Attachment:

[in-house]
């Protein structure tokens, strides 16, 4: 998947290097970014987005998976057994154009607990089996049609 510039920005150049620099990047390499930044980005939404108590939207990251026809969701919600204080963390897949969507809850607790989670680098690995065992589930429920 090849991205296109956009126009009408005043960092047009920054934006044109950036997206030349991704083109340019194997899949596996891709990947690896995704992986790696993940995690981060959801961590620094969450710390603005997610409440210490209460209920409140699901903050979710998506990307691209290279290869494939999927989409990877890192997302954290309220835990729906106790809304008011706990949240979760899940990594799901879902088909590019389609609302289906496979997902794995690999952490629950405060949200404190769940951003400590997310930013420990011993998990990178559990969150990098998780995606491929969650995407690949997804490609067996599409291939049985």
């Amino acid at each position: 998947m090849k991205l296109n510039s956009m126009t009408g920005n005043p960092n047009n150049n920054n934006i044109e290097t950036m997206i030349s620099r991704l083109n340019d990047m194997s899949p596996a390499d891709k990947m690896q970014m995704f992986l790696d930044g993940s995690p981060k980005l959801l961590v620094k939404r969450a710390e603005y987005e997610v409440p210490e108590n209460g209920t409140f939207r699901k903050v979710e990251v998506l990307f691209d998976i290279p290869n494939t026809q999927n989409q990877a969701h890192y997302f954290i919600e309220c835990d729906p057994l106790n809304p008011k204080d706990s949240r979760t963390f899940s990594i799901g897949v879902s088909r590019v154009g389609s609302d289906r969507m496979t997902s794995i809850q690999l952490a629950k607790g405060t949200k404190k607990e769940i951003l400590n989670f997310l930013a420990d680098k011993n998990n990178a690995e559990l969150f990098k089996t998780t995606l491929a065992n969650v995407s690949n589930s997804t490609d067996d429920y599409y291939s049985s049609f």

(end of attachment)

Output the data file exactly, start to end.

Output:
[in-house]
């Protein structure tokens, strides 16, 4: 998947290097970014987005998976057994154009607990089996049609 510039920005150049620099990047390499930044980005939404108590939207990251026809969701919600204080963390897949969507809850607790989670680098690995065992589930429920 090849991205296109956009126009009408005043960092047009920054934006044109950036997206030349991704083109340019194997899949596996891709990947690896995704992986790696993940995690981060959801961590620094969450710390603005997610409440210490209460209920409140699901903050979710998506990307691209290279290869494939999927989409990877890192997302954290309220835990729906106790809304008011706990949240979760899940990594799901879902088909590019389609609302289906496979997902794995690999952490629950405060949200404190769940951003400590997310930013420990011993998990990178559990969150990098998780995606491929969650995407690949997804490609067996599409291939049985």
């Amino acid at each position: 998947m090849k991205l296109n510039s956009m126009t009408g920005n005043p960092n047009n150049n920054n934006i044109e290097t950036m997206i030349s620099r991704l083109n340019d990047m194997s899949p596996a390499d891709k990947m690896q970014m995704f992986l790696d930044g993940s995690p981060k980005l959801l961590v620094k939404r969450a710390e603005y987005e997610v409440p210490e108590n209460g209920t409140f939207r699901k903050v979710e990251v998506l990307f691209d998976i290279p290869n494939t026809q999927n989409q990877a969701h890192y997302f954290i919600e309220c835990d729906p057994l106790n809304p008011k204080d706990s949240r979760t963390f899940s990594i799901g897949v879902s088909r590019v154009g389609s609302d289906r969507m496979t997902s794995i809850q690999l952490a629950k607790g405060t949200k404190k607990e769940i951003l400590n989670f997310l930013a420990d680098k011993n998990n990178a690995e559990l969150f990098k089996t998780t995606l491929a065992n969650v995407s690949n589930s997804t490609d067996d429920y599409y291939s049985s049609f």